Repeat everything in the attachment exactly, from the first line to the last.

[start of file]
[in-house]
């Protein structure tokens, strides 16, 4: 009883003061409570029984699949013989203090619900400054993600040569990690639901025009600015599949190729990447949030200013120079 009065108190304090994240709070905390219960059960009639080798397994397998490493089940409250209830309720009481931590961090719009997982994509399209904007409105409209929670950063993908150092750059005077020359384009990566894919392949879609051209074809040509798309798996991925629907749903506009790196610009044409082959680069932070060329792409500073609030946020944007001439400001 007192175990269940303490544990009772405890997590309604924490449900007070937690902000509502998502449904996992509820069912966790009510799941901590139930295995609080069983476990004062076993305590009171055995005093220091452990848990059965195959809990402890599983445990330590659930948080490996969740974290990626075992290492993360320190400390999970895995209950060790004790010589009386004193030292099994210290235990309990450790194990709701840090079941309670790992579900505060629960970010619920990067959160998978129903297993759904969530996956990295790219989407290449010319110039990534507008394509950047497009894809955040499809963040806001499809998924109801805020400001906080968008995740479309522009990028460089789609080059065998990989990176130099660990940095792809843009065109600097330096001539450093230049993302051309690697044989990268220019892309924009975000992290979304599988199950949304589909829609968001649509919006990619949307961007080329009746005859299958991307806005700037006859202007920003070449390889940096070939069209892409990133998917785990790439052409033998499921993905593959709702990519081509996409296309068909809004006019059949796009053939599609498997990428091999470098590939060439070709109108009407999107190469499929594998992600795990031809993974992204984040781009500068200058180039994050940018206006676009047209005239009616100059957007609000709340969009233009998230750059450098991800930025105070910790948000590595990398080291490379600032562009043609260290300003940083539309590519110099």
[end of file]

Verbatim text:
[in-house]
């Protein structure tokens, strides 16, 4: 009883003061409570029984699949013989203090619900400054993600040569990690639901025009600015599949190729990447949030200013120079 009065108190304090994240709070905390219960059960009639080798397994397998490493089940409250209830309720009481931590961090719009997982994509399209904007409105409209929670950063993908150092750059005077020359384009990566894919392949879609051209074809040509798309798996991925629907749903506009790196610009044409082959680069932070060329792409500073609030946020944007001439400001 007192175990269940303490544990009772405890997590309604924490449900007070937690902000509502998502449904996992509820069912966790009510799941901590139930295995609080069983476990004062076993305590009171055995005093220091452990848990059965195959809990402890599983445990330590659930948080490996969740974290990626075992290492993360320190400390999970895995209950060790004790010589009386004193030292099994210290235990309990450790194990709701840090079941309670790992579900505060629960970010619920990067959160998978129903297993759904969530996956990295790219989407290449010319110039990534507008394509950047497009894809955040499809963040806001499809998924109801805020400001906080968008995740479309522009990028460089789609080059065998990989990176130099660990940095792809843009065109600097330096001539450093230049993302051309690697044989990268220019892309924009975000992290979304599988199950949304589909829609968001649509919006990619949307961007080329009746005859299958991307806005700037006859202007920003070449390889940096070939069209892409990133998917785990790439052409033998499921993905593959709702990519081509996409296309068909809004006019059949796009053939599609498997990428091999470098590939060439070709109108009407999107190469499929594998992600795990031809993974992204984040781009500068200058180039994050940018206006676009047209005239009616100059957007609000709340969009233009998230750059450098991800930025105070910790948000590595990398080291490379600032562009043609260290300003940083539309590519110099």